IWVWD: watch for SkyTEM helo

Aerial survey could paint clearer picture of groundwater basin

Rebecca Neipp

News Review Staff Writer

IWVWD: watch for SkyTEM heloIndian Wells Valley Water District issued an advisory this week about a low-flying helicopter scheduled to hover of the valley in order to collect data that could help inform better management of our groundwater.

According to IWVWD Manager Don Zdeba, the district has partnered with Coso Operating Company, Mojave Pistachios and Meadowbrook Farm to collect and record geophysical measurements from the El Paso to the Argus mountain ranges.

Crews and equipment are expected to arrive at Inyokern Airport Saturday, Nov. 4. Primary flights are expected to run approximately Nov. 9-13.

SkyTEM, a Denmark-based survey company, is contracting with Stanford University on a $2.1-million study. Zdeba said SkyTEM and Stanford will each be covering approximately $700,000 of the cost, with the three participating ground basins (including IWV) picking up the rest.

Zdeba said he hopes the district will be able to get more comprehensive data on the groundwater depth, quality and geological features. All previous models have depended on well information — leaving experts to interpret the gaps in between. “What SkyTEM does is give you a continuous picture.”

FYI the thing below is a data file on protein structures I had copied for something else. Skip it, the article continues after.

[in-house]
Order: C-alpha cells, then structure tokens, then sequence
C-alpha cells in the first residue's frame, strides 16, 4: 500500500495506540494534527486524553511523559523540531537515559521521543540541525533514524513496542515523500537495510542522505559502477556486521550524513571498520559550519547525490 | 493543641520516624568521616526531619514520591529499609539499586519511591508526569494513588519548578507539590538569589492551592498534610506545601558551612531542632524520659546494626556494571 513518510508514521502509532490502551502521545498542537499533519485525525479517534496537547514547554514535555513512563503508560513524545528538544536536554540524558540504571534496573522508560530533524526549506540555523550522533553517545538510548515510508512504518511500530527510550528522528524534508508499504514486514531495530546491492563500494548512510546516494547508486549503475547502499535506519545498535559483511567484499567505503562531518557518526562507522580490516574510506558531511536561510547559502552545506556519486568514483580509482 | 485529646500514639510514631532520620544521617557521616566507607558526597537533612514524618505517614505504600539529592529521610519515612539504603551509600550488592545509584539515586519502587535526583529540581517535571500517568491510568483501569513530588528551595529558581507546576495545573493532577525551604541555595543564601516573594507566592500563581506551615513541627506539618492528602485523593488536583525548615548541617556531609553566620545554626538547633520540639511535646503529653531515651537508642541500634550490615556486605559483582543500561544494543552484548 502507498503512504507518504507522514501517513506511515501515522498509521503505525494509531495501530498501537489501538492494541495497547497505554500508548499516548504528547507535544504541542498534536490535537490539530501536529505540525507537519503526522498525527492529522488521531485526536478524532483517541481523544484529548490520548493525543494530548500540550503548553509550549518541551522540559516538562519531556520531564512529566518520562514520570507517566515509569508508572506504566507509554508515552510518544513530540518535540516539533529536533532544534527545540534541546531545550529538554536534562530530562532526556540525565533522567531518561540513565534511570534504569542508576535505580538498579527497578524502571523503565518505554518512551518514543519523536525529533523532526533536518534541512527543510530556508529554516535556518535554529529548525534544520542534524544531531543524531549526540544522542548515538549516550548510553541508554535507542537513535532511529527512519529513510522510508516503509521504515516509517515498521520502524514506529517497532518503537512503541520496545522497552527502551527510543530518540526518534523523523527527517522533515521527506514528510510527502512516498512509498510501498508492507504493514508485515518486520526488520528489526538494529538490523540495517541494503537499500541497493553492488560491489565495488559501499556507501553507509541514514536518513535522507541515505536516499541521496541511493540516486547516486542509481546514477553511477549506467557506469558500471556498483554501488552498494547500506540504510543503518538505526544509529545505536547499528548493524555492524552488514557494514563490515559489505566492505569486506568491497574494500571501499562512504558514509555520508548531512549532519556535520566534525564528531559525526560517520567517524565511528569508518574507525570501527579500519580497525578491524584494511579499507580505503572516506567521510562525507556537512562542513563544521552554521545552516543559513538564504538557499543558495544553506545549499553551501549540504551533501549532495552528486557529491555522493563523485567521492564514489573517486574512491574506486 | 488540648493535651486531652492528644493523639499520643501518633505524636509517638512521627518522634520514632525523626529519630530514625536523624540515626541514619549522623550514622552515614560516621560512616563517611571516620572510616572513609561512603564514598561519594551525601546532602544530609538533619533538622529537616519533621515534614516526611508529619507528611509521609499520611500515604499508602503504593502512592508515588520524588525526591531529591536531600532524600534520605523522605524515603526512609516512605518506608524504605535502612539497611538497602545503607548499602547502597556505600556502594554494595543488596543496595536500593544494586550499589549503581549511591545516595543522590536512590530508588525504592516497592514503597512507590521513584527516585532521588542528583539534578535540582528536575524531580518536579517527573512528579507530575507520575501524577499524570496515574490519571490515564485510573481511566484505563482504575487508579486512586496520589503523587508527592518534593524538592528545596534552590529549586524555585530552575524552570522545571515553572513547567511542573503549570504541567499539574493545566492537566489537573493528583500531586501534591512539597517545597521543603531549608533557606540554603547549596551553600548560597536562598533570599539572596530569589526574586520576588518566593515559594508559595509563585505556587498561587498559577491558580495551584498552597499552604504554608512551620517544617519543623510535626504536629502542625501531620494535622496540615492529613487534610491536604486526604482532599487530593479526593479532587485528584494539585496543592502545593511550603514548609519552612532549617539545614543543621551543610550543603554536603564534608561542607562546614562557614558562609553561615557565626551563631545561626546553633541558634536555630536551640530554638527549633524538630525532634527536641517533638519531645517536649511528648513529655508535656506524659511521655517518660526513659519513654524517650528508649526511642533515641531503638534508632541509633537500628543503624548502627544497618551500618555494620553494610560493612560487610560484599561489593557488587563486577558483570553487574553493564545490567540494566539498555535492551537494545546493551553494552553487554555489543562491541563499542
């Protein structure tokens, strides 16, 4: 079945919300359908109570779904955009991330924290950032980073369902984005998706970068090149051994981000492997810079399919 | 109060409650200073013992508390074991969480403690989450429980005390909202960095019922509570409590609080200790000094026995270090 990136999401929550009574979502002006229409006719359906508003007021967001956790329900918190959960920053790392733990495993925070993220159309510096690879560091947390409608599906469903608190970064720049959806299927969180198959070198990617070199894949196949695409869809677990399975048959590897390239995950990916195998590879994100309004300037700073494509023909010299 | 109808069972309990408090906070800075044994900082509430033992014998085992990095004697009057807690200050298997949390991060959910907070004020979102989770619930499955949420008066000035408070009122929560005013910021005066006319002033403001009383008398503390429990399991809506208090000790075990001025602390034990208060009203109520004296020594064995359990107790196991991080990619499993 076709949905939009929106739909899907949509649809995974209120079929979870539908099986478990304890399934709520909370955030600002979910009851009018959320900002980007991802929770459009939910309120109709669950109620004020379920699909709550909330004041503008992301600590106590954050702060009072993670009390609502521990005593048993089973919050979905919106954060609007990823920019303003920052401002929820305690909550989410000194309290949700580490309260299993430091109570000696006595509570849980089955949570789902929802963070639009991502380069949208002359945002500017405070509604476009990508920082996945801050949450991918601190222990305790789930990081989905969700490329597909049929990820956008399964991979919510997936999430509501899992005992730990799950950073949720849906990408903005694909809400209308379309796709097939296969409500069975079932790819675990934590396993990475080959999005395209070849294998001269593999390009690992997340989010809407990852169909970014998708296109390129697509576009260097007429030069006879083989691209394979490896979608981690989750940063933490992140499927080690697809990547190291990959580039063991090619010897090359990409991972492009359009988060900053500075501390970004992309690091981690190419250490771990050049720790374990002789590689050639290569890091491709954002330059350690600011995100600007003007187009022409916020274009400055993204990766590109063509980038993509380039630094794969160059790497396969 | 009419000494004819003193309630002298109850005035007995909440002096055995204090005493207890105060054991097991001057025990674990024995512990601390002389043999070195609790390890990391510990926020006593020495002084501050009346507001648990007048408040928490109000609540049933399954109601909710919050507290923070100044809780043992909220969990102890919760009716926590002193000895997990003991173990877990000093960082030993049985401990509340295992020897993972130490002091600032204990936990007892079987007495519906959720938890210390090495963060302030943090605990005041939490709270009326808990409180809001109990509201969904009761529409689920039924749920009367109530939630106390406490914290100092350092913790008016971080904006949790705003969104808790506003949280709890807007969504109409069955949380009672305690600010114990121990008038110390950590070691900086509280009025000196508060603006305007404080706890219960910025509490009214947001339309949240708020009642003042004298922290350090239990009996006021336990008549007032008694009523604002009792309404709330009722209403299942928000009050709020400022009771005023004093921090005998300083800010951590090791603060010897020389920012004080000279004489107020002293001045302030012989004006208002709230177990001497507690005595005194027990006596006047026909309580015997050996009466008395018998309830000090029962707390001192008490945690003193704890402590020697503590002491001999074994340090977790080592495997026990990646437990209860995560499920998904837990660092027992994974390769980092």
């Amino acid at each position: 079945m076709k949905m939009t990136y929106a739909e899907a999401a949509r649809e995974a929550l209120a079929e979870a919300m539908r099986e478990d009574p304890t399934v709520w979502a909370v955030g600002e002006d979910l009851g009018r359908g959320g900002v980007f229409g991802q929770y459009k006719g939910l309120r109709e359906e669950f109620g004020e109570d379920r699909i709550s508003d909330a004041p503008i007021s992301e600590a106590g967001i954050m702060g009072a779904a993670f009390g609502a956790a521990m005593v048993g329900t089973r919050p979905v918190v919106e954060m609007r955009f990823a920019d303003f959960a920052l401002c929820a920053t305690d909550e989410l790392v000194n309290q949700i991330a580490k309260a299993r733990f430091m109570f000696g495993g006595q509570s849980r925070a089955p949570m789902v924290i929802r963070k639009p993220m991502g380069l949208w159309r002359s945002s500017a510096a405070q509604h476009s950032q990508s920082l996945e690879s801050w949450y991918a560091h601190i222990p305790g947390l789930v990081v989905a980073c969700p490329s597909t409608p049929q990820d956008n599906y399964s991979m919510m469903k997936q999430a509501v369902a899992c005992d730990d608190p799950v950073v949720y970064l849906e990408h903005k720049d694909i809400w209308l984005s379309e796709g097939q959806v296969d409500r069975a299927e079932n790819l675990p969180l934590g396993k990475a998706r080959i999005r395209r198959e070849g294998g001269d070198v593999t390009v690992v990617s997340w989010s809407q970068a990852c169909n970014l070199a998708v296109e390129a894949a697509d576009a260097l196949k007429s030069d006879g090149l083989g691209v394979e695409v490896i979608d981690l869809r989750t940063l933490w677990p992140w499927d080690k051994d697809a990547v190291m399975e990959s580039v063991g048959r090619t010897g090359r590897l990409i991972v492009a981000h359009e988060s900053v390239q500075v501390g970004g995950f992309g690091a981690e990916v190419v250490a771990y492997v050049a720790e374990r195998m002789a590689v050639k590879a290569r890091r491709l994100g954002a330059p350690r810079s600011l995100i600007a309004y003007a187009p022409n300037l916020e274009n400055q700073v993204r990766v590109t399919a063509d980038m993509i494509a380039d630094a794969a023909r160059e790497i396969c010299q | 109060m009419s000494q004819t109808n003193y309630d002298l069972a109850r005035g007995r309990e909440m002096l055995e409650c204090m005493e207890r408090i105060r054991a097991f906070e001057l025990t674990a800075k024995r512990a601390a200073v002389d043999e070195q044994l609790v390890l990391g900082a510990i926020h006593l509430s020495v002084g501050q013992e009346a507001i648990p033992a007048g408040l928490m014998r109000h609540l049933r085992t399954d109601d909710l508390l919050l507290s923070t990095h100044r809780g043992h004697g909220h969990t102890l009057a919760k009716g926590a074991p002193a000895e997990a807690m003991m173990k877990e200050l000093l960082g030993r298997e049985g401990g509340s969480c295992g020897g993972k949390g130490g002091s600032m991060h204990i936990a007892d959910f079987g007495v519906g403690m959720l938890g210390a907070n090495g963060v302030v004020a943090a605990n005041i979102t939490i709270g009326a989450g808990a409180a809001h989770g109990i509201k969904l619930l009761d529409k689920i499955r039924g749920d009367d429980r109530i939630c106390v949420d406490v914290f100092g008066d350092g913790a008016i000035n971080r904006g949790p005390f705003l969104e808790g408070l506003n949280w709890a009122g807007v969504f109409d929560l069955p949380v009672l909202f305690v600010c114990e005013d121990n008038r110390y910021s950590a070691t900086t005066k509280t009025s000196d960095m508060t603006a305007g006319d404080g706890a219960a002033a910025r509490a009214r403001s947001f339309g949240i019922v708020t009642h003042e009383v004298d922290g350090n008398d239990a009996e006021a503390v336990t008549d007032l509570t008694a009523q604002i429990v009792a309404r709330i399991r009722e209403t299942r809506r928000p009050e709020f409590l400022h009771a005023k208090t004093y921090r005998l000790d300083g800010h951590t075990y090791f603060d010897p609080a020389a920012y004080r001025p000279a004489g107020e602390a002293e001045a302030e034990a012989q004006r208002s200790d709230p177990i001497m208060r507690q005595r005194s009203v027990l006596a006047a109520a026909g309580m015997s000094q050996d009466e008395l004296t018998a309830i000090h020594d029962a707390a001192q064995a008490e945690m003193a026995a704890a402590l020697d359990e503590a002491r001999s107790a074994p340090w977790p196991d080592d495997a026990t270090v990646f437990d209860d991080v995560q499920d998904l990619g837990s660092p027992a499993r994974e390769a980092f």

The data collected will help build up a database of information and ultimately could yield a 3-D model of our groundwater basin.

“One thing we are looking for out of this is an ability to map our brackish water resources in our basin — where the boundaries are for potable water and how much we have,” said Zdeba.

“Once you have a better picture of that, you can evaluate the economics for a treatment facility.”

Although the study is not being funded by the IWV Groundwater Authority — the agency tasked with coming up with a state-mandated plan for groundwater sustainability — Zdeba said he expects the district to share information with the GA board and its resources manager.

SkyTEM has indicated to the water district that they will have some preliminary data available by Christmas. After that, the district will have a firm review of the quality of the data to determine whether they can use it.

“But as far as having refined data, and being able to put it to use, we are looking at a spring timeframe,” said Zdeba.

Pictured: A media advisory issued this week warned residents about low-flying aircraft participating in an aerial survey. -- Courtesy photo

Story First Published: 2017-11-03